Pony Express Vs. The Alamo
There are two great stories from the middle of the 1800's which shape who America is today. If we learn the details of both of these, we will have a much greater understanding of what divides our country in 2021.
The first is the story of The Alamo.
I asked the night guard at The Alamo historic site in San Antonio, Texas, why this was such an important site. He told me that this is the foundation of American liberty.
We are taught that the brave Texians (what the English speaking, light colored settlers from the East were called) held out to the very end. Davy Crockett was shot there and became a martyred American hero. The troops which refused to surrender to the Mexicans (Spanish speaking and darker skinned) motivated quite a campaign of revenge. The ensuing battles enabled Texas to be part of the English-speaking United States. Little is taught about who owned the land before the Texians settled there. It could be taught as a story of the White Man's conquest. It certainly is a story of Us vs. Them, with the Spanish-speaking, darker-skinned Mexicans to our south as the dangerous "Them."
The other story takes place about 20 years later, in St. Joseph, Missouri. At that time, anything west of the Missouri River was unsettled wilderness, except for some cities in California and Oregon on the far coast. News travelled slowly -- it would take five and a half months for mail to arrive via ship (which had to go all the way around South America). There was no radio and no telephone, so word had to travel by paper. You could hire a wagon, which was a little quicker, but was so unreliable -- no roads for the 1,900 mile journey. By 1860, California was a full-fledged state and had a population of 380,000.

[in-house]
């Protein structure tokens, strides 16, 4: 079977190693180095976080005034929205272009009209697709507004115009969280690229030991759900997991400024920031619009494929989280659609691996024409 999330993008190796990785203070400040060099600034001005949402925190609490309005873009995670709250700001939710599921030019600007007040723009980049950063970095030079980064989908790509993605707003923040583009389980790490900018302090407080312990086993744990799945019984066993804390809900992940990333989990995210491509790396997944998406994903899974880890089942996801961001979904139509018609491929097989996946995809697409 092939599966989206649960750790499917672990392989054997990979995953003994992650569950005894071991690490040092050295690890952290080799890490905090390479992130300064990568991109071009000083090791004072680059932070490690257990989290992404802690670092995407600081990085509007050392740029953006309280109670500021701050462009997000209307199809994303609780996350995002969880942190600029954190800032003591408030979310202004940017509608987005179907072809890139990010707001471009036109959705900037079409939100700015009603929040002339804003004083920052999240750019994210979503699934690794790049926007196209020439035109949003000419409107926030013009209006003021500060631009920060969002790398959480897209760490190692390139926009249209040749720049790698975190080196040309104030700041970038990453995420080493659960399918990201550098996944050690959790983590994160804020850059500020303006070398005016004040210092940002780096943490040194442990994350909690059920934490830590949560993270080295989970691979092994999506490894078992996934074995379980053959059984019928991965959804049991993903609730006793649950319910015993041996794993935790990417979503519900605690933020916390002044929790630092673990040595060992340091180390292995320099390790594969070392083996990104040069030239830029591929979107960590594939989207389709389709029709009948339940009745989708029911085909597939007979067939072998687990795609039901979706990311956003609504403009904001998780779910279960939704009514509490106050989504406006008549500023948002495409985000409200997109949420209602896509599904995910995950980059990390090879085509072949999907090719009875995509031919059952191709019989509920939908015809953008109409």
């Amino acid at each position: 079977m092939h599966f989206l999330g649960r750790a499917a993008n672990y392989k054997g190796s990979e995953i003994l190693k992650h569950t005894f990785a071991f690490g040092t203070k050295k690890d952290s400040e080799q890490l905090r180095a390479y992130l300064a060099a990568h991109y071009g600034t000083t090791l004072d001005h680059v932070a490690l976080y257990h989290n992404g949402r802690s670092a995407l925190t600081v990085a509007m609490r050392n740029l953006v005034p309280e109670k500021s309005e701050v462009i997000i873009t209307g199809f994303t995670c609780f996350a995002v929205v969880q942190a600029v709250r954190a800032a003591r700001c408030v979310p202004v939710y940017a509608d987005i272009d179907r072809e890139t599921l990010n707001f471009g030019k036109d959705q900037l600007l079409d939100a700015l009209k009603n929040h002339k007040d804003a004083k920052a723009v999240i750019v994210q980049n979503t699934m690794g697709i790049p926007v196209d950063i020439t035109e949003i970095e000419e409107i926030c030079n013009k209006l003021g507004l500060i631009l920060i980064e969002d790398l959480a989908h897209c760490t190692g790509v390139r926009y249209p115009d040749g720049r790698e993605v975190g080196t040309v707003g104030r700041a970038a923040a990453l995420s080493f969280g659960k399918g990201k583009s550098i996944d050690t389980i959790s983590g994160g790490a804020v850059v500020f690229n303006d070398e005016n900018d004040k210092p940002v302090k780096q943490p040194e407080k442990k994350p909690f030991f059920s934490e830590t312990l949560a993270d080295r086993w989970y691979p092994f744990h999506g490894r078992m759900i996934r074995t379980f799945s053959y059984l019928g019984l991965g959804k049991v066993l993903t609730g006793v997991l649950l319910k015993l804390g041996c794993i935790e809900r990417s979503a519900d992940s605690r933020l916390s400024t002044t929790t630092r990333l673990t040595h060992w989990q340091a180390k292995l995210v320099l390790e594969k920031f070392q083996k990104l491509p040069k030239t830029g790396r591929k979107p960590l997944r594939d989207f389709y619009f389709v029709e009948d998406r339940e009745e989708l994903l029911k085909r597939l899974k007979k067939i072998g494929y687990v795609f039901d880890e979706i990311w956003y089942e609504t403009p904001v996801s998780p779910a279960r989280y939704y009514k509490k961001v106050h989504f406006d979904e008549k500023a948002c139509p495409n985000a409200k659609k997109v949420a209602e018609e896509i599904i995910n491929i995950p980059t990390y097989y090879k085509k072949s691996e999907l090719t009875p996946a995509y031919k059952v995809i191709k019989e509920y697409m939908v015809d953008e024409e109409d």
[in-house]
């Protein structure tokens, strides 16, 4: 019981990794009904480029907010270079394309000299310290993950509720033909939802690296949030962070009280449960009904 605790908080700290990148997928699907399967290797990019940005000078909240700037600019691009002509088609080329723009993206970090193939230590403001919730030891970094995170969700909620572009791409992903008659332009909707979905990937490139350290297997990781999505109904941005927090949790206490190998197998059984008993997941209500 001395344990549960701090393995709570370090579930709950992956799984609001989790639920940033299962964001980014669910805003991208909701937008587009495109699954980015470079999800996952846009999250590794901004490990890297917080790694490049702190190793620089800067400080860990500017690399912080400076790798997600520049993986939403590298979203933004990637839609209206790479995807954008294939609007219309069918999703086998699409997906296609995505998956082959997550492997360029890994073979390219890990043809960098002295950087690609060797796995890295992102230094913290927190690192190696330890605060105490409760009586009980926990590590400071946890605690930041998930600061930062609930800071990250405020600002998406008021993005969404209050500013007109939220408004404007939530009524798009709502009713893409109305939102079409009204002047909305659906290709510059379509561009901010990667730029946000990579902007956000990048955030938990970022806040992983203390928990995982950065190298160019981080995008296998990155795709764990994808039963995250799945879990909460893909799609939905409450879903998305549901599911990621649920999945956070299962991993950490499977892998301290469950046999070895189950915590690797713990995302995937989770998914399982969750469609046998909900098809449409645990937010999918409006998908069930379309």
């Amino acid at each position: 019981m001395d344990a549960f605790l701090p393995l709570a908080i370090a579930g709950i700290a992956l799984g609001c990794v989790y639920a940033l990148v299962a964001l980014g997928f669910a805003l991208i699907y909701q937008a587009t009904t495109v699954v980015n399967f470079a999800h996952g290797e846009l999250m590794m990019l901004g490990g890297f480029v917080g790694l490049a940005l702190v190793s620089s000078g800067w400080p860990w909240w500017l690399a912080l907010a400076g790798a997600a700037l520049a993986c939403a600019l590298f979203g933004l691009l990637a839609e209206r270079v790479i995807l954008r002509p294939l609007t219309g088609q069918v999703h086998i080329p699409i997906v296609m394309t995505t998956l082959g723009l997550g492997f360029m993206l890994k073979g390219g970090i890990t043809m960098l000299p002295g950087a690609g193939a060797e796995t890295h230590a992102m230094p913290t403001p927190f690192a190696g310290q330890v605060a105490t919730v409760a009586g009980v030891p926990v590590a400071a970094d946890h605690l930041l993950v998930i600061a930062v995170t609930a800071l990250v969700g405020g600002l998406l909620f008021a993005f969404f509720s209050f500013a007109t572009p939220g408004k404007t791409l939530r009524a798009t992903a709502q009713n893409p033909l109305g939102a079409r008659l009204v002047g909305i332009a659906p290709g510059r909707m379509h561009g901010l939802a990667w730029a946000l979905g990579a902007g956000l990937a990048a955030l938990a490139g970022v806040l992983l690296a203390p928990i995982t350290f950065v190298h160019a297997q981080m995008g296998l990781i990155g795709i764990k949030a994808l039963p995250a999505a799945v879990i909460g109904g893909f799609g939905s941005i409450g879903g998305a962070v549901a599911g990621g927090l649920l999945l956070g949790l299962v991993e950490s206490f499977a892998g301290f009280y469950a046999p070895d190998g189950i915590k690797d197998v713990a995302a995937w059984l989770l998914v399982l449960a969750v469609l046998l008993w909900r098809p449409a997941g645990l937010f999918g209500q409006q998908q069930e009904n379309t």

Three men came up with a plan to shorten the time. They set up 190 stations about ten miles apart. Riders would carry a mochila (saddle sack) of mail and ride. When they got to a transfer station, they would jump on a new horse and continue riding -- non stop, day and night. After about 10 straight hours, they would be replaced with another rider, and would rest until they were called upon to ride the other direction. The whole process took only 10 days to deliver the mail. It was how people found out that Abraham Lincoln was elected president. Some of the riders became American heroes -- including Wild Bill Hickock and Buffalo Bill Cody. I get quite a kick out of the advertisement for riders: Wanted: Young, skinny, wiry fellows not over eighteen. Must be expert riders, willing to risk death daily. Orphans preferred.
This is the story of American ingenuity, bravery, sacrifice and dedication where every person is a part of something much larger than any one individual. We worked together for the common good. It is a story of "We are all in this together."
These two stories are like fuel which feed the values that shape our nation. The Alamo teaches us to fear and conquer our neighbors. The Pony Express teaches us to value those, regardless of how remote, and bring them closer.
We can no longer afford the lessons of Us vs. Them. It is only by working together that we can deliver a more perfect union. We are all in this together. - Rabbi Jeff Glickman